Now what I decide to do depends on the nature of blogging and how we use blog-based information. Initial blogging is a time-based thing. Write something, people point to it and comment on it within a couple of days. But content is an ongoing thing. I write things like this to provide value not for 3 days in my lifetime, but for longer term value.

This first came unstuck for me the first time I found a URL from my blog in a book and realised that this was all too real. I effectively couldn’t change here without breaking someone’s book (I place strangely high value on books – I can’t bend a corner and wouldn’t dream of writing anything except my name in one). I didn’t care about breaking google – it would repair eventually, but breaking a book!

If I perceive blogging as write and throw away, I should post a new entry now and not worry about the fact that everyone will repeat their inward links, and future readers will have two posts to read. I guess that many bloggers percieve blogging this way – a lot don’t have any categorisation beyond date-based, which makes it difficult to find older stuff, and makes me feel that anything off the home page is perceived as having little value.

If I perceive blogging as longer-value content, I should update the initial post, and not worry about the fact that inward links may not match and that comments may seem strange.

I managed to avoid this with maadbooks – although it uses a blog tool, and has an RSS feed, a lot of the design is based on some sort of content solidity. For example, I haven’t bothered with date-based navigation as it is irrelevant, and have used subject-based nav instead.

But I haven’t sorted out what to do here ;) What do you think?

Card sorting tools – a short summary

Monday, October 11th, 2004

Here is the up-to-date list of card sorting tools: Card sorting software (and online) tools

 

I was preparing a bundle of cards for a workshop today, and reminded by the recent discussion on a discussion list and peterme about cluster analysis, thought I’d have another look at computer-based card sorting tools. I was vaguely thinking of dropping the results into a couple of tools, comparing them and seeing if my reservations about cluster analysis were still valid.So here’s a summary of the current tools in no particuar order. I have put card details into those that work, but haven’t put any results in yet. Will report on that in a few days:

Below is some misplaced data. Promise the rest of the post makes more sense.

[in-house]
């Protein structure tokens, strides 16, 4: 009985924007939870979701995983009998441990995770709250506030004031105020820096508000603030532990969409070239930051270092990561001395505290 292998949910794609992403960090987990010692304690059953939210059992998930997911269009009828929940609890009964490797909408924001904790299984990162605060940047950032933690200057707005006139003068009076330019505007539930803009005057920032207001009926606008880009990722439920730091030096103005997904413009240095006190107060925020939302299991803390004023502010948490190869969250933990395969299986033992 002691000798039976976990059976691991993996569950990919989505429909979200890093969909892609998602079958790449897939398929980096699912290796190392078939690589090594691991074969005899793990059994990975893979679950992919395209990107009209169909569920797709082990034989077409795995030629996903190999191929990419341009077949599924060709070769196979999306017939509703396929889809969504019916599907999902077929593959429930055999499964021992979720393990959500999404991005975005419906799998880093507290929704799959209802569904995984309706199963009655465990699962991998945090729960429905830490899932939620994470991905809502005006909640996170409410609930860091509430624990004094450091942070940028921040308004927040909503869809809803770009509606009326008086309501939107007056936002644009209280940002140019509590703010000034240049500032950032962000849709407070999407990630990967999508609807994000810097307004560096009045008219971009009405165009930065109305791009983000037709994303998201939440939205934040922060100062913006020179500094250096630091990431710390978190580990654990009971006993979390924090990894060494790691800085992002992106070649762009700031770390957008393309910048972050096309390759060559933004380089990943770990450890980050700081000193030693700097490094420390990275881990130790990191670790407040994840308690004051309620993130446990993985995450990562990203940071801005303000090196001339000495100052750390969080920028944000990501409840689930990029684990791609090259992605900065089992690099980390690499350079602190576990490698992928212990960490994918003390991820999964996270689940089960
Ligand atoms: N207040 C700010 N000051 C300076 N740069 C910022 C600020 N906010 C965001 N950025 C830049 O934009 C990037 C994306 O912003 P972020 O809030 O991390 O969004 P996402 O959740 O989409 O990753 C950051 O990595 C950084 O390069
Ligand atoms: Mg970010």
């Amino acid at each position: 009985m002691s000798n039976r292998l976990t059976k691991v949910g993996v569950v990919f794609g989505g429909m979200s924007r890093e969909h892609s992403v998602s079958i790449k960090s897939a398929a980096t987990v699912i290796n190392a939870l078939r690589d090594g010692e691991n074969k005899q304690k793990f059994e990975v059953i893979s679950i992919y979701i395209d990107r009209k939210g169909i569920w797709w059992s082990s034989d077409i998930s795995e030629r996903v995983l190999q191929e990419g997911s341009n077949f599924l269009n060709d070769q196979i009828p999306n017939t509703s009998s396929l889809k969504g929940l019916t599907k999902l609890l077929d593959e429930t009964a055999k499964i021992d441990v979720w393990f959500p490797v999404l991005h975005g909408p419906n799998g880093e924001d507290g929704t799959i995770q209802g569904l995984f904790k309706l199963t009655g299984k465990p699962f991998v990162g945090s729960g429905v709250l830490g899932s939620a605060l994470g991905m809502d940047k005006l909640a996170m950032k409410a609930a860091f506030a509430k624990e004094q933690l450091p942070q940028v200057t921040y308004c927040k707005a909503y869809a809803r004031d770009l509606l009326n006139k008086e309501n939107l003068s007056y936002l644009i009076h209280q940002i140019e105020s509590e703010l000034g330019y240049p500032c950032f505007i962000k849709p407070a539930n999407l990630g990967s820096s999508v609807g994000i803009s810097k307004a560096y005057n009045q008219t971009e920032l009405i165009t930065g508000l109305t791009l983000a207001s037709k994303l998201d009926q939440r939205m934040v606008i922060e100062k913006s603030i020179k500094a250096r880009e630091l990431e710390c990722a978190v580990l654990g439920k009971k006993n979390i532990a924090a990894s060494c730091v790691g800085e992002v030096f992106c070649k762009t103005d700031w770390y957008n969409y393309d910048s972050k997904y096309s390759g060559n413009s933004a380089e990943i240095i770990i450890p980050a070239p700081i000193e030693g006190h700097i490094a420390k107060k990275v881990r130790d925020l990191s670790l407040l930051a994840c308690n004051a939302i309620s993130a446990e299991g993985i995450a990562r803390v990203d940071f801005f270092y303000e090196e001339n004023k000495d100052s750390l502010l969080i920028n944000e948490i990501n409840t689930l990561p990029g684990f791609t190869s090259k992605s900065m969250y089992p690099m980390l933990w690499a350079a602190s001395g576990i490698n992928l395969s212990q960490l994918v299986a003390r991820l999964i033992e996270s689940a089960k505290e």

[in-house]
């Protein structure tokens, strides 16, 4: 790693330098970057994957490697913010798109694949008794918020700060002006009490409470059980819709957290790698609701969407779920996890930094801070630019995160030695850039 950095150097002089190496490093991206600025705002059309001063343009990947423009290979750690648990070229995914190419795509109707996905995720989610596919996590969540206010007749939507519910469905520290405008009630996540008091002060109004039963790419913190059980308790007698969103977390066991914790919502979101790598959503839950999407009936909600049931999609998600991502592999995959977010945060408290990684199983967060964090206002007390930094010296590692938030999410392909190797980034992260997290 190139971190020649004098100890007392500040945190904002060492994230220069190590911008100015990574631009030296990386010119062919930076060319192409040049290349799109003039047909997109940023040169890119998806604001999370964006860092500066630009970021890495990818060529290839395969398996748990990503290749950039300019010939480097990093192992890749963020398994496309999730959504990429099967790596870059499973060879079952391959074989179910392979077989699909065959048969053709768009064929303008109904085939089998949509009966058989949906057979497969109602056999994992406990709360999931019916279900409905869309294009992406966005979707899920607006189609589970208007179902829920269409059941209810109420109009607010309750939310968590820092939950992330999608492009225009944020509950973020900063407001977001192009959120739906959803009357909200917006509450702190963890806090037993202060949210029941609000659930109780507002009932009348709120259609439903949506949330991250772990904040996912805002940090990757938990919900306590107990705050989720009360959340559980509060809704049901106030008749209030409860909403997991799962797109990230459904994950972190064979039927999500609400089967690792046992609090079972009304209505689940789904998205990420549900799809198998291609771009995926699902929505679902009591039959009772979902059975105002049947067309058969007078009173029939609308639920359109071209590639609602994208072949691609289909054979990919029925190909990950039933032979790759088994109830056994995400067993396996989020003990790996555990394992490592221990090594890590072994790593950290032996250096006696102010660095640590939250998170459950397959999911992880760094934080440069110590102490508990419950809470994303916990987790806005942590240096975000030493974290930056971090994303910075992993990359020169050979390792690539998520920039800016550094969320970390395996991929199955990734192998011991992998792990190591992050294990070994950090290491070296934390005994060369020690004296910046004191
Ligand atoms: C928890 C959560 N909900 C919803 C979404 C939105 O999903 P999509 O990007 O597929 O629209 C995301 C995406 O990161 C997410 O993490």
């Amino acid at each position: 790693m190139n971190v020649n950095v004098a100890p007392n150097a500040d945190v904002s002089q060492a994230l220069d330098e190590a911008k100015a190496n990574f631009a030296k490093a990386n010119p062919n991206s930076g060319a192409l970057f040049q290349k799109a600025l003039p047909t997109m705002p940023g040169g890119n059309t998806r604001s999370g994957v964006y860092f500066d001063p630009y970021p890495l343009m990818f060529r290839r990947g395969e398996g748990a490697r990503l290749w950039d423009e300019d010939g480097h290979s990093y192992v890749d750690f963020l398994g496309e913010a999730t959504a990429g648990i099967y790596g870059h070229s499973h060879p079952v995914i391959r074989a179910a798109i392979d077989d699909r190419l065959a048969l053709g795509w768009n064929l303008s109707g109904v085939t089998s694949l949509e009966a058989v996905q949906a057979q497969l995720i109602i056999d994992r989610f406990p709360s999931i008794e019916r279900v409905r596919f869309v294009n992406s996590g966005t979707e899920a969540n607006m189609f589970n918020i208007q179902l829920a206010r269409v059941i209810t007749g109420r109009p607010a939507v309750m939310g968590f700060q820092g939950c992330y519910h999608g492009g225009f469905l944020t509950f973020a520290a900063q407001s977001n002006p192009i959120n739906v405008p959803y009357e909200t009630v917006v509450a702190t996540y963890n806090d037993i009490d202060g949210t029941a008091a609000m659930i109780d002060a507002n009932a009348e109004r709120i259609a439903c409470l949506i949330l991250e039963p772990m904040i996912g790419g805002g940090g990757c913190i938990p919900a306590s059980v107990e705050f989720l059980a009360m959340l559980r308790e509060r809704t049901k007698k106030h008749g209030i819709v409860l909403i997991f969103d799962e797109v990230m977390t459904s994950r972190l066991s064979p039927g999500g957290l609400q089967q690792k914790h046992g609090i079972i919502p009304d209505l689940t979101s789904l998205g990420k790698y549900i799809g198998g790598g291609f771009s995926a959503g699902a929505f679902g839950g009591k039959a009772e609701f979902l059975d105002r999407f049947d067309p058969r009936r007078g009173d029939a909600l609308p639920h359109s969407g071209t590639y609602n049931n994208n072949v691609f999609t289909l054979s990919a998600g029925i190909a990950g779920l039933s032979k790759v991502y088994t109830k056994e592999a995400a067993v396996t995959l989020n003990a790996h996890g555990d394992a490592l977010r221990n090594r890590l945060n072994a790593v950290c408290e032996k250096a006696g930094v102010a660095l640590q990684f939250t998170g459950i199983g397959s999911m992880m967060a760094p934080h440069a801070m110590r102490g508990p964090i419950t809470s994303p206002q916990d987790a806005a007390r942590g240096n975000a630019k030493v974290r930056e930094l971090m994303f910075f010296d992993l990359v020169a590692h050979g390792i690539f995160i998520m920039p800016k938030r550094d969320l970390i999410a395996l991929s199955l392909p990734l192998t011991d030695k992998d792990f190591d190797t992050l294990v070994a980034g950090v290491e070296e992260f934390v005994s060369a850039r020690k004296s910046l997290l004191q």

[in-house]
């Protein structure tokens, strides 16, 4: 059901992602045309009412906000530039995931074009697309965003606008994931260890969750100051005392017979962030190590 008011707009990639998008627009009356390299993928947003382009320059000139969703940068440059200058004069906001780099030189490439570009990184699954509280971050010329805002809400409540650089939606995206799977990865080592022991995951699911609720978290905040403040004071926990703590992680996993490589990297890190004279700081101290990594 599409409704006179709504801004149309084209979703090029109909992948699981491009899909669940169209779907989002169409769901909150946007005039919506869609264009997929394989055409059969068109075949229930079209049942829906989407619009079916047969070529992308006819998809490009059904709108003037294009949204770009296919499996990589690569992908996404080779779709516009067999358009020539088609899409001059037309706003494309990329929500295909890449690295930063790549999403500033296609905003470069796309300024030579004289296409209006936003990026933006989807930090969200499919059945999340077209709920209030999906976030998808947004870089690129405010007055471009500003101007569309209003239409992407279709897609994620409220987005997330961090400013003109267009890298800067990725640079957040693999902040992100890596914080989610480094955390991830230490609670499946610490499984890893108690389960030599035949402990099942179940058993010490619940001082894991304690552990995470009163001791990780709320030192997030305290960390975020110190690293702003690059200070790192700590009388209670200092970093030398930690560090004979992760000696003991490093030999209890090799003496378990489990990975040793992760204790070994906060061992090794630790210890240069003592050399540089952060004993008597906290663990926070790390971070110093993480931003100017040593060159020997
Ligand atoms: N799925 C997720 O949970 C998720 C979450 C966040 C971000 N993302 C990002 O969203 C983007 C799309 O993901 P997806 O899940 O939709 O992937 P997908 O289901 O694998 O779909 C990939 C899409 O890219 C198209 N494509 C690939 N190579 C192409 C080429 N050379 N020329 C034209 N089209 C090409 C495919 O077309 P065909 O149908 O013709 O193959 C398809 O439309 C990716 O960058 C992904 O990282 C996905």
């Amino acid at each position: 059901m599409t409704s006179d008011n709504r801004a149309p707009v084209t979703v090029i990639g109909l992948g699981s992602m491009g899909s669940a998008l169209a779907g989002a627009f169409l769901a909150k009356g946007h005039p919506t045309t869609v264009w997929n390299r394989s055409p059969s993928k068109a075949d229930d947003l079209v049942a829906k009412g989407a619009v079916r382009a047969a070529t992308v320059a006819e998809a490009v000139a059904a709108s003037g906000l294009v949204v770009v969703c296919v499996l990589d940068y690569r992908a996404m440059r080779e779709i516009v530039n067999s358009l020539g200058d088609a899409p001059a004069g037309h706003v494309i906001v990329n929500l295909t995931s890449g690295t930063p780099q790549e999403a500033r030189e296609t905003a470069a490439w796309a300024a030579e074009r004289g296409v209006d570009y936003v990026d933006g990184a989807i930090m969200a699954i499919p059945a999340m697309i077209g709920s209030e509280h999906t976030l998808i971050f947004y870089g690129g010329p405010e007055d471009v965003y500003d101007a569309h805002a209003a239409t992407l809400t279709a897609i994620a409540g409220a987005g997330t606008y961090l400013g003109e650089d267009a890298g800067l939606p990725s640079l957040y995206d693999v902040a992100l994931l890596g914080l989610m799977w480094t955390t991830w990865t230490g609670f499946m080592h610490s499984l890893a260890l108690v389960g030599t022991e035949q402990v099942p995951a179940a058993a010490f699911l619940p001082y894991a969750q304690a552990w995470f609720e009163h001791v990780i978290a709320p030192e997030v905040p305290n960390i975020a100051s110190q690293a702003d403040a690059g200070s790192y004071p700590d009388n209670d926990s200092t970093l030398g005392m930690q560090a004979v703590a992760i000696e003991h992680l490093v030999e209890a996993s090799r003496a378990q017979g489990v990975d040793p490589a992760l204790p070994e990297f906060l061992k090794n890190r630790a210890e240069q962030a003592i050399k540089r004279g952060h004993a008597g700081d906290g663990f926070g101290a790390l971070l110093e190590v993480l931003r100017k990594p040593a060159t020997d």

• WebCAT – Online tool. I can’t follow the install instructions, so have never tried it. Oops!
  • uzCardSort – a Mozilla extension. Needs a lot more work, clunky interface and somewhat buggy.
  • Card Zort – Windows application. Card titles display as 20 characters maximum (but can be stored as longer), which isn’t terribly useful. I got around it by putting some stuff in the ‘description’ field, but this isn’t sustainable for a real-life situation. Spatial sorting metaphor – dropping cards into piles seems more sensible than moving text around. It has its own clustering tool. Some potential, pending results and analysis.
  • WebSort – this is a commercial service, runs online and has an online demonstration. It is pretty easy to set up a sort, but the model is backwards – you have to create categories then add content to them. It might have had some promise otherwise.
  • CardSort – Windows application. Card titles are limited to 18 characters. Not useful at all.
  • IBM’s EZSort and EZCalc – Windows applications. Easy to enter cards into, slightly clunky sorting interface (but it at least groups then labels), cluster analysis tool available. Reported to flunk out with over 100 cards.
  • Classified – Windows application. It uses categories and content and participants have to determine which category the content goes into. If the participant doesn’t select the ‘correct’ category, they get an ‘incorrect, please try again’ error message. For this reason alone, I wouldn’t use it.

Bit of a disaster all ’round, methinks!


Here is the up-to-date list of card sorting tools: Card sorting software (and online) tools